“I did look into it the best I could, thinking about the technological developments. I did think about very carefully. [Trump] talked to an enormous amount of people, based on my understanding of those 12 days,” Kavanaugh said, referring to the period between Justice Anthony Kennedy’s retirement announcement and the nomination. At Wednesday’s session, Kamala Harris had already harped on this point, asking the nominee straight up if somebody had told him to parrot those exaggerations about Trump. Kavanaugh insisted it was all him.
It is possible that Kavanaugh’s own partisan conception of presidential authority is what is driving much of this outward subservience toward Trump. In his infamous memorandum to Kenneth Starr and his team suggesting a slew of sexually explicit questions for Clinton, Kavanaugh was adamant that the president had to be held to account for bringing disrepute to the presidency. “The President has has disgraced his Office, the legal system, and the American people by having sex with a 22-year-old intern and turning her life into shambles,” Kavanaugh wrote in 1998, days before Clinton was set to testify.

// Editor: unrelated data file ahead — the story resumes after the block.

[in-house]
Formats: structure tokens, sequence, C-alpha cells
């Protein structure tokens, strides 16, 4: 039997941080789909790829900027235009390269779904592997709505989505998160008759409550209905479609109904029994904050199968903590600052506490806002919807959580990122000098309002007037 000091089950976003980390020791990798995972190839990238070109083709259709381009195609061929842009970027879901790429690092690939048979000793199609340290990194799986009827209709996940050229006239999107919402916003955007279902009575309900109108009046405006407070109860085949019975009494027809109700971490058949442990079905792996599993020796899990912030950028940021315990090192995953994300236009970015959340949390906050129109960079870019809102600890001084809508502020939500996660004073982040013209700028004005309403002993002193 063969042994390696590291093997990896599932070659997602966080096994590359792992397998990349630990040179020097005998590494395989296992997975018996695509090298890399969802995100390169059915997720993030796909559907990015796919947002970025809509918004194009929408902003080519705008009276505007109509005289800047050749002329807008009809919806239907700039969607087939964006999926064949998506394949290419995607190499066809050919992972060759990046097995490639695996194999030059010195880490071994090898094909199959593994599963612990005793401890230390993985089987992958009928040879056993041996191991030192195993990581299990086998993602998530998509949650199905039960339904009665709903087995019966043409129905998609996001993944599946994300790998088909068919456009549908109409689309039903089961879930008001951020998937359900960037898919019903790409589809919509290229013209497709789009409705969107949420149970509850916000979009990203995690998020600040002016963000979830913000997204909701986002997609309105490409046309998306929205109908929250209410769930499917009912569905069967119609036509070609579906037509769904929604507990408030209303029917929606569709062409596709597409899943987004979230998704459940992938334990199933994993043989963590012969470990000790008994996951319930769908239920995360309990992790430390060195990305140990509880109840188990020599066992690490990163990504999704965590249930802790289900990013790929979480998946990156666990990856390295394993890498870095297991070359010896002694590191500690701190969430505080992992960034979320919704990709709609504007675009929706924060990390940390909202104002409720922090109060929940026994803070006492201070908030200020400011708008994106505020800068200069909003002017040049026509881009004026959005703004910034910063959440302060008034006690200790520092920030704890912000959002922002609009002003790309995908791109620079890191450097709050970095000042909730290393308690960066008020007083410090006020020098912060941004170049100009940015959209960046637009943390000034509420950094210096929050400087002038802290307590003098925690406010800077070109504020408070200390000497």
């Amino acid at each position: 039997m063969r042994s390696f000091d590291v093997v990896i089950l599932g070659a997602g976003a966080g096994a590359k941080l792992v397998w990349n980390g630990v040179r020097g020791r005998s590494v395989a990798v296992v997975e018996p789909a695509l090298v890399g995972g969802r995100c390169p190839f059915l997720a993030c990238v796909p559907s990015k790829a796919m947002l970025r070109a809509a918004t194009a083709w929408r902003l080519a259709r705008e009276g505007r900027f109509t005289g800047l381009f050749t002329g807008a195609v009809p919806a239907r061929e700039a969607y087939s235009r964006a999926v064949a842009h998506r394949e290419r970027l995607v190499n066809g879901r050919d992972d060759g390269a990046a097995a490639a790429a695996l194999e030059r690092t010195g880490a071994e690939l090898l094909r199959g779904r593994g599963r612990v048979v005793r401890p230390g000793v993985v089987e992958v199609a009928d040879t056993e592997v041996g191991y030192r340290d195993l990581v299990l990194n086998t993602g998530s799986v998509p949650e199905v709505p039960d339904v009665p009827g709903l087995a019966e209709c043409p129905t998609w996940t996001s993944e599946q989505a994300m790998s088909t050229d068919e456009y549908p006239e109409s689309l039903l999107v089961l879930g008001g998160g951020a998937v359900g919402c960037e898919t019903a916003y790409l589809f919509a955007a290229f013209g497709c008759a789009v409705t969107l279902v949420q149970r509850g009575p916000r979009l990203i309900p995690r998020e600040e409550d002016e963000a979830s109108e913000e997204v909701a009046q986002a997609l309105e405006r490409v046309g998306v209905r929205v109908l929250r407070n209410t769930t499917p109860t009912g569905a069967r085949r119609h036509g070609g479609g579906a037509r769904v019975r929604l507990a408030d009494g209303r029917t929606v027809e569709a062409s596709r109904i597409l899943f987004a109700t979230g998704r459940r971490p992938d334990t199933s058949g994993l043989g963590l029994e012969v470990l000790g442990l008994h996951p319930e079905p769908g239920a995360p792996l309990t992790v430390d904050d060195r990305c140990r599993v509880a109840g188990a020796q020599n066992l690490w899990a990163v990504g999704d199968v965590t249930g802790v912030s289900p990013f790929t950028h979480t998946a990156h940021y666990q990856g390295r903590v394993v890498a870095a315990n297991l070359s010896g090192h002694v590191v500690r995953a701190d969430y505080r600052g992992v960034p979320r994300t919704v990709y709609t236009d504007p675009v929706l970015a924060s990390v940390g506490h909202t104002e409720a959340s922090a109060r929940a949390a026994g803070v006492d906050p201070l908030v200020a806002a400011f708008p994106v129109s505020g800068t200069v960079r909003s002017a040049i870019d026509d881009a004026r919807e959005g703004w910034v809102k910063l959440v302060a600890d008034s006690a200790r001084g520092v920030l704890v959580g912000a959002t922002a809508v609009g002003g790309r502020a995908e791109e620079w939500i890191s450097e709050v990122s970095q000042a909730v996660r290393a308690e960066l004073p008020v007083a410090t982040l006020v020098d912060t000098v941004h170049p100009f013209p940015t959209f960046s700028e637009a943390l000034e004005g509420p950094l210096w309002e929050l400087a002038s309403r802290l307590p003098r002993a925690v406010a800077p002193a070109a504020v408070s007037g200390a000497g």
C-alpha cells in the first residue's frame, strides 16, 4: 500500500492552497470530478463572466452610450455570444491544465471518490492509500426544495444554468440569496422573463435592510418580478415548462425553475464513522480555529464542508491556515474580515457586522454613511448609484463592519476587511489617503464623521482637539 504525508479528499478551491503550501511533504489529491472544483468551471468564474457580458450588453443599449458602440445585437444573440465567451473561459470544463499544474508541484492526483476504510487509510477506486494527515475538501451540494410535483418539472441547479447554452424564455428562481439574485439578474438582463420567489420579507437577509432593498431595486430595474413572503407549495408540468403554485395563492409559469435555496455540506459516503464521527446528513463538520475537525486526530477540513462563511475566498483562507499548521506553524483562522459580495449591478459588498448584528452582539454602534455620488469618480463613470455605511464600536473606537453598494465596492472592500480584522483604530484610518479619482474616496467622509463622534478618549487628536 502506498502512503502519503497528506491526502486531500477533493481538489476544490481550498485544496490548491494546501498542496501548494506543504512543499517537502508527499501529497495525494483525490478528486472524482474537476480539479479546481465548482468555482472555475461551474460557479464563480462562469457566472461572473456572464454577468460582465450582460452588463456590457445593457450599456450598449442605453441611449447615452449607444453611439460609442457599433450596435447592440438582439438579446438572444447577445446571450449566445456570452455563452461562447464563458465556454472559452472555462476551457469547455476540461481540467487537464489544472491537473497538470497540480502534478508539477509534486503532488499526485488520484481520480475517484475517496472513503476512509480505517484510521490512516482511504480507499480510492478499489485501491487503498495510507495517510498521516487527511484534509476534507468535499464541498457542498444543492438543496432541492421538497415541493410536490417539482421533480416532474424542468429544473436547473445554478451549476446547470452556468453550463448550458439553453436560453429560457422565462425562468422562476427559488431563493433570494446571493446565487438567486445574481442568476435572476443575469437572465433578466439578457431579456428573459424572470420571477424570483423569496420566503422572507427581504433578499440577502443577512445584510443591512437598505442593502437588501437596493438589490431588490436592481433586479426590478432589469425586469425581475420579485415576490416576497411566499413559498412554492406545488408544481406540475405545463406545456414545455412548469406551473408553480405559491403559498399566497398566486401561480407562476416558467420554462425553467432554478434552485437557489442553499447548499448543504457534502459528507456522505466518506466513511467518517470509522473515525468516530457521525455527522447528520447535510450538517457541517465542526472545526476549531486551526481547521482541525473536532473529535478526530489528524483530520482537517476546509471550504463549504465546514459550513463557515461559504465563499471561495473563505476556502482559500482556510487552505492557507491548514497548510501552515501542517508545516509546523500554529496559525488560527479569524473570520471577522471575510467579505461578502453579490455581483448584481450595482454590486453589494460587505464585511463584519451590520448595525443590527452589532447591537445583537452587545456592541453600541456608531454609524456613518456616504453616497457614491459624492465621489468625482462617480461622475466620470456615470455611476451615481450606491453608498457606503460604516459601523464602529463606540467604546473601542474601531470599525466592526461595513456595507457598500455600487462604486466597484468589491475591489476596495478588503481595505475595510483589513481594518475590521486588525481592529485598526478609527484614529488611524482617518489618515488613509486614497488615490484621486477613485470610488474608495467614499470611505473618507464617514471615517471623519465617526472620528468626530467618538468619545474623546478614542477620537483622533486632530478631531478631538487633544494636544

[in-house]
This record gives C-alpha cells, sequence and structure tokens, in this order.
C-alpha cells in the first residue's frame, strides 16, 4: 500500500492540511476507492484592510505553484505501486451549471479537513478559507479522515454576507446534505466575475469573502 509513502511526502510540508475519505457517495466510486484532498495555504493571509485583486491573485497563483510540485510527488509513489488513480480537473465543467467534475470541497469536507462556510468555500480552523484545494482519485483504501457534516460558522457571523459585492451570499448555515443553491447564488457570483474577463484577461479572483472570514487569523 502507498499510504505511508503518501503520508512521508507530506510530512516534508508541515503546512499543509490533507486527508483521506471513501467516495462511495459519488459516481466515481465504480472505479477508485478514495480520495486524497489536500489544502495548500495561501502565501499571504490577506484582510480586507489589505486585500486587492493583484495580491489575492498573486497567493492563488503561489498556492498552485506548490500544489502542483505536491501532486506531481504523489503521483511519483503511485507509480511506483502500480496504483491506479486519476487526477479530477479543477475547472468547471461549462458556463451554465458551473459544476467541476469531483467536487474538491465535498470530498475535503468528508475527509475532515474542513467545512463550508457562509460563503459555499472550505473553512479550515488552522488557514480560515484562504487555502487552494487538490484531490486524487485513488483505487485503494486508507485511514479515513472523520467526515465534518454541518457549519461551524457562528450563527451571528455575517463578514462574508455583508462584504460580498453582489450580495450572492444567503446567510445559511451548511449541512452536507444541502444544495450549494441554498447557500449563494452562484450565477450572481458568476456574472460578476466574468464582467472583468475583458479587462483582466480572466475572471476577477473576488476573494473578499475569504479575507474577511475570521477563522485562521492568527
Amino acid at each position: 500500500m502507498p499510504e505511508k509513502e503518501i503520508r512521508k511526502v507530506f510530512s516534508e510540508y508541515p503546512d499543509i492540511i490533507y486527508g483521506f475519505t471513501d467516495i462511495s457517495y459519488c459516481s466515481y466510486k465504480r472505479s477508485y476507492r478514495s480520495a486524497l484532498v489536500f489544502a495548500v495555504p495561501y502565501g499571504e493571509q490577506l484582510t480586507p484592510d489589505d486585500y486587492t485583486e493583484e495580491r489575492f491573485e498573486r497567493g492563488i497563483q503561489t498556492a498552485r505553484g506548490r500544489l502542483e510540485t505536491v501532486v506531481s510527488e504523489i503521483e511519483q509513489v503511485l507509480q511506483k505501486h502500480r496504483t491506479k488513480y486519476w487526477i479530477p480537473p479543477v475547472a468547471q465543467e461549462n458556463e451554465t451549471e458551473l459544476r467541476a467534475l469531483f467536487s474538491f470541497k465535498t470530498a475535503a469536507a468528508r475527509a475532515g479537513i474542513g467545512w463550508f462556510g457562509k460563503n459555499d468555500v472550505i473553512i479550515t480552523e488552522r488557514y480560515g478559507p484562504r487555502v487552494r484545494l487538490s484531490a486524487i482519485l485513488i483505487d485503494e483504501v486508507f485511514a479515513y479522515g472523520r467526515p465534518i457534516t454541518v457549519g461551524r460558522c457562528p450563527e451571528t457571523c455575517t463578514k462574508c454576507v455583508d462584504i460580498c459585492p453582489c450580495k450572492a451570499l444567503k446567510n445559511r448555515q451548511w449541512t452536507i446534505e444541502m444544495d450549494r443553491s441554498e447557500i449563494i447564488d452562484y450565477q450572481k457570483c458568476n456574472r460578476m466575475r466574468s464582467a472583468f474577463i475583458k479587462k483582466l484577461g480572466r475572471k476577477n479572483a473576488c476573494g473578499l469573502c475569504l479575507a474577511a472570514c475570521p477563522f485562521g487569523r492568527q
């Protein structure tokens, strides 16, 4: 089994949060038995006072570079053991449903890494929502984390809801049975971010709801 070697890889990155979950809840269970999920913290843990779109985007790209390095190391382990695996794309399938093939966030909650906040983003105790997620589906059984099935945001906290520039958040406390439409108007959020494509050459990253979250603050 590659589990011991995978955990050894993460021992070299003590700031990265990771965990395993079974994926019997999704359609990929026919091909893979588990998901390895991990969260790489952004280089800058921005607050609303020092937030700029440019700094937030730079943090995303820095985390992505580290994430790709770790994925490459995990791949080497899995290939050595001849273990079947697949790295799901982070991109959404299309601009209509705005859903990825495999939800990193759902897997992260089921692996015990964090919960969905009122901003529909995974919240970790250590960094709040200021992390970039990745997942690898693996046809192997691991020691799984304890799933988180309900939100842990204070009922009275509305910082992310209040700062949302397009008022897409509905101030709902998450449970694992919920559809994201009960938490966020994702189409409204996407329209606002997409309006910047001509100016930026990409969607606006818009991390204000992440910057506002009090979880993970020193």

During Thursday’s session, that abiding commitment to the integrity of the White House occupant was nowhere to be found. When Cory Booker of New Jersey asked Kavanaugh if he still believes that character matters for the president of the United States, the judge didn’t have a straight answer. “I need to stay so far away from any political controversy,” Kavanaugh said. “Can you say if you have great respect for Donald Trump?” Booker followed up. Again, no real answer. Where’s the Brett Kavanaugh who demanded vindication for the president’s worst sins?
One can forgive the nominee for refusing to commit, as he has, to voting to enforce a presidential subpoena or invalidate a self-pardon, each a reasonable, unresolved controversy that may reach the Supreme Court in this most unreasonable of times. But refusing to stand on principle or for your fellow judges — those on the receiving end of endless complaints and recriminations, and all thanks to the head of a coequal branch of government — is not exactly a model of judicial courage. This failure to rise to the occasion tells you more about Kavanaugh’s self-interest in not seeing his nomination pulled out of spite — a risk Gorsuch endured but survived — than about his self-ascribed independence, either as a judge or from the president he’s worked so hard to impress.